Canoe Days Out

Dorset - River Stour (Dorset) - Christchurch to Iford Bridge (& return)

This page was submitted by Keith Day (E-mail this submitter)
How to get there - Christchurch is on the south coast, just east of Bournemouth.If you take the A35 from Southampton you will have the added bonus of a drive through the New Forest.

For those with SatNav a nearby postcode is BH23 1JE.

Get a map with driving directions to start (enter the postcode of your starting point at A)

Suggested Launch Site - Park in the public car park in Sopers Lane and launch next to the slipway.

General Description - Set off right. This first part of the river is busy with boats and moorings but as soon as you pass under the road bridge, the charachter starts to change. However, it is never trueley remote.

After passing under a railway bridge and a girder type road bridge, you will pass a small caraval park on the right before moving into the most rural part of this trip. All too quickly you will reach the old bridge at Iford. The modern bridge and shallow weir here mark the limit of the tidal waterway.

Navigation on the non tidal river is disputed but an Act of Parliament of 1796 authorised the creation of a canal from the Stour at Gains Cross, in the Parish of Shillingston Oakford,to the Kennet and Avon Canal at Bradford on Avon. The primary purpose of the scheme was to create a navigable link from the Bristol Channel to the English Channel which demonstrates that the proprietors and the parliament that authorised its construction considered the Stour to be a navigable waterway.

When you get back to the start, if you have time, it is worth continueing past the town quay and exploring the River Avon on the left up to the tidal limit marked by the weir and roadbridge by the remains of the castle. The trip so far is about 5 miles.

You can also explore out into Christchurch Harbour but pick your time. At low tide there are large mudbanks. There can also be very strong tidal flows near the entrance to the harbour (known locally as "The Run").

The photographs have been supplied courtesy of FreeFoto.com.


Comments on this trip

Merlin
16 Jul 2013
Does the tide affect the river much if leaving from Christchurch quay car park near the sailing club Is the river much faster at low tide here

Mark
05 Jul 2013
James actually the when you go past the big bridge with the sign on (New Iford Bridge)you will come to a foot bridge onto the Golf course this also has a sign on and says no canoeists beyond the stone weir. that is in fact the Tidal point of the Stour.

Rob
13 Jun 2013
James. Only the river bed and land either side of the river can be owned. The water that flows cannot be owned, and is a public right of way. Permissions may be required where there is a need to get out of the river. There is no excuse or justification for acts of violence by fishermen or bailiffs, and it is a testament to the good nature of most river explorers that those who have been abused by anglers have not pursued them through the courts. Selfdefence on the other hand is legal, and perhaps one day an angler who attacks a canoeist may pick on one who is not so good natured.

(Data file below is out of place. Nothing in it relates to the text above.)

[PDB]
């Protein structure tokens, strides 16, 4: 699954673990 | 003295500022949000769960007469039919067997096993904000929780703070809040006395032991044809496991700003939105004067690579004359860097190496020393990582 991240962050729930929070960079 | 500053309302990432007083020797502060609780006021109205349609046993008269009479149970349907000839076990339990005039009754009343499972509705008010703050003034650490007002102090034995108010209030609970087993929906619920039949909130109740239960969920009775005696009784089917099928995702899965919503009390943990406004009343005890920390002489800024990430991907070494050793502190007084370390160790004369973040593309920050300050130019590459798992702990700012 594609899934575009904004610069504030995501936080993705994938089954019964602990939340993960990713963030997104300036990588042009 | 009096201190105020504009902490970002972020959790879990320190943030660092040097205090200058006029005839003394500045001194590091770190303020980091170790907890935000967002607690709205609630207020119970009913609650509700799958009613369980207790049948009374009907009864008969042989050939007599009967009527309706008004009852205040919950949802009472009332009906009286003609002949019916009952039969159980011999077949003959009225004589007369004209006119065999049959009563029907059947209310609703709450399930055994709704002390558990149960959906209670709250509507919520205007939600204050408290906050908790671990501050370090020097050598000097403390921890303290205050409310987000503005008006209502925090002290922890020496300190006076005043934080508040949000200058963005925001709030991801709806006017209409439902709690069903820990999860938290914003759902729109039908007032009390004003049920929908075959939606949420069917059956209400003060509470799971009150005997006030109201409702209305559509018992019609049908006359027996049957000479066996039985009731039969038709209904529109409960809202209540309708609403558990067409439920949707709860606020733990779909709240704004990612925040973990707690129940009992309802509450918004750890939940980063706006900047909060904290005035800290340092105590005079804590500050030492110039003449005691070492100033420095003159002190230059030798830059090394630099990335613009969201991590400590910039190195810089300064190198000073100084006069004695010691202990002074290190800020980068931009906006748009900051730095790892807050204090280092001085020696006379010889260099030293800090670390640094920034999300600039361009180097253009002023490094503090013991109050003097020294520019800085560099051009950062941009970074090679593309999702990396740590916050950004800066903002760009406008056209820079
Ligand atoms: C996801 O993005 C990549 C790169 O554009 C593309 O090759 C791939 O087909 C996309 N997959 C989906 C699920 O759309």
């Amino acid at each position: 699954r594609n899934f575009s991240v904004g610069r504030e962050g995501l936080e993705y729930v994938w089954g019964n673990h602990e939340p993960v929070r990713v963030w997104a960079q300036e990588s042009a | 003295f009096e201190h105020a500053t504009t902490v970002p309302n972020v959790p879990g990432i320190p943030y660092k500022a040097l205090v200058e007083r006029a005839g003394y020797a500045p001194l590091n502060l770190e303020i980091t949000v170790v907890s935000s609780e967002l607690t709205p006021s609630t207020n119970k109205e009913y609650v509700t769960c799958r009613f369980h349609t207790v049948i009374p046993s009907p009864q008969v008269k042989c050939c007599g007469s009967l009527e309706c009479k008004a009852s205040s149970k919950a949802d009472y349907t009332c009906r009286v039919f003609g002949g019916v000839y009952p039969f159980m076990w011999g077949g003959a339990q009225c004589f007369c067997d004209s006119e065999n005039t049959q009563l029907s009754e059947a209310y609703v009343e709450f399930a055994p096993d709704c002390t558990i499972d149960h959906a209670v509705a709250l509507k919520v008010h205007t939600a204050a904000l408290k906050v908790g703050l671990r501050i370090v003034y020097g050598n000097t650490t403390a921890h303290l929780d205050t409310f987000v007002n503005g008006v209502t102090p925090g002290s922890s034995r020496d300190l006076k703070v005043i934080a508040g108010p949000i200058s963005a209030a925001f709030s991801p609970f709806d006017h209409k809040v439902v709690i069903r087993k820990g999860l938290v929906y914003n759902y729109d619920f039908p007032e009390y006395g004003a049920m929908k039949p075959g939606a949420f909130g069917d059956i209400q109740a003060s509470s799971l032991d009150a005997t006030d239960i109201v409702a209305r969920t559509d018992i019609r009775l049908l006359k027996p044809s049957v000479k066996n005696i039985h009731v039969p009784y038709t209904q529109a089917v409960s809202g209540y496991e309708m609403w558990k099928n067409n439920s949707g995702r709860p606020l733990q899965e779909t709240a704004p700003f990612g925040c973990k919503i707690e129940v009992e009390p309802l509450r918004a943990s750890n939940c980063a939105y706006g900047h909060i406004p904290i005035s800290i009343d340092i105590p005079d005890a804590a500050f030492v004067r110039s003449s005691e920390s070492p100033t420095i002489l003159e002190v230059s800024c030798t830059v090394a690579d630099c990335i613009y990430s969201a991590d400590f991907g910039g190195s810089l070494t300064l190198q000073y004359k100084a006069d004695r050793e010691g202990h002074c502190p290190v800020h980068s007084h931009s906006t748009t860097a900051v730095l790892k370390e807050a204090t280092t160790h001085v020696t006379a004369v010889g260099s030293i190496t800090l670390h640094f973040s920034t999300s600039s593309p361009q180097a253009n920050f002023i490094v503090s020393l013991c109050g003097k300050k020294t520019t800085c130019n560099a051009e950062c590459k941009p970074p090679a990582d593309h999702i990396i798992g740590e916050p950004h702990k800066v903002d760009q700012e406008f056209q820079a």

Mark
09 May 2013
The tidal part of the Avon is actually further up than stated you can carry on beyond the bridge and follow the loop right and back down the Avon again.The Unofficial Tidal line used to be beyond the Bypass bridge and to the shallow rocked Weir but if you head up to there you will end up with an angry bailiff shouting at you..so its best to stay below the Bypass bridge, also if you going under the bridge near the ruins be considerate to any anglers who may be on the Punt.

James
10 Jan 2013
There is no boating of any kind past the bridge with the big sign saying so !! the area below the wier is a private fishery ! when you reach the bridge you should turn around !! paddle through the likes of Throop not froop at your own risk !! this also is a private fishery ! in basic terms there is no paddling on the stour so stick to the harbour !!

Curt
03 Nov 2010
Iv kayaked this part of the river, its a really nice paddle loads of places on the river banks to stop for drinks and food, also if you do go further up that the Iford the weir is cool to get out, walk round, and drop off the weir. Also under Iford bridge has some 'sort of' fast flowing water that is fun to play in. The 'Run' is the channel out of the harbour, no were near the river, don't have to worry about that.My dad has also paddled from froop(the next village the river goes through)to christchurch however alot of it is private land. But can be done.

Nick Walsh
17 Feb 2007
I paddle this section of the Stour and you can actually go further than the bridge without any trouble, I always paddle up to the weir, which is where the fishermens territory begins, either side of the river up to the weir are public foot paths.

David Wilson
05 Feb 2007
As nearly a local to this area (my family all live down there)I would double stress the warning about tidal flows at 'The Run'. On a falling tide, if you get in The Run, you won't be able to return - just go with it, land on the beach to the east and walk back!









 



Links
Christchurch
Christchurch Harbour
Tide Predictions


Advise me of new trips







The last trip loaded was Great Haywood to Great Haywood (Circular Route) on the River Trent / Trent & Mersey Canal by Peter Robinson